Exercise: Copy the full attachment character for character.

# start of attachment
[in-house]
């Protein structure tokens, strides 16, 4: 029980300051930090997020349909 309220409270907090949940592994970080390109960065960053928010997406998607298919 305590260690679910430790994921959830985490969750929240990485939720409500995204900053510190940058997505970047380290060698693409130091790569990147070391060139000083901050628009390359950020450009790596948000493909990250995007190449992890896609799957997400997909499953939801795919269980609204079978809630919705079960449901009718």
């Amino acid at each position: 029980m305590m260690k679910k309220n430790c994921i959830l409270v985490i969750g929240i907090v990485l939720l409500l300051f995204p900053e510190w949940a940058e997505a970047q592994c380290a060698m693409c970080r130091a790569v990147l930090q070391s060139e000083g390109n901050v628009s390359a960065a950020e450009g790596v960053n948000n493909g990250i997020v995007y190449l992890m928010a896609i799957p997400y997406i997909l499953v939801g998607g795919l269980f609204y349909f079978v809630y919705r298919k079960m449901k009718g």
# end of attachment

[in-house]
């Protein structure tokens, strides 16, 4: 029980300051930090997020349909 309220409270907090949940592994970080390109960065960053928010997406998607298919 305590260690679910430790994921959830985490969750929240990485939720409500995204900053510190940058997505970047380290060698693409130091790569990147070391060139000083901050628009390359950020450009790596948000493909990250995007190449992890896609799957997400997909499953939801795919269980609204079978809630919705079960449901009718």
């Amino acid at each position: 029980m305590m260690k679910k309220n430790c994921i959830l409270v985490i969750g929240i907090v990485l939720l409500l300051f995204p900053e510190w949940a940058e997505a970047q592994c380290a060698m693409c970080r130091a790569v990147l930090q070391s060139e000083g390109n901050v628009s390359a960065a950020e450009g790596v960053n948000n493909g990250i997020v995007y190449l992890m928010a896609i799957p997400y997406i997909l499953v939801g998607g795919l269980f609204y349909f079978v809630y919705r298919k079960m449901k009718g």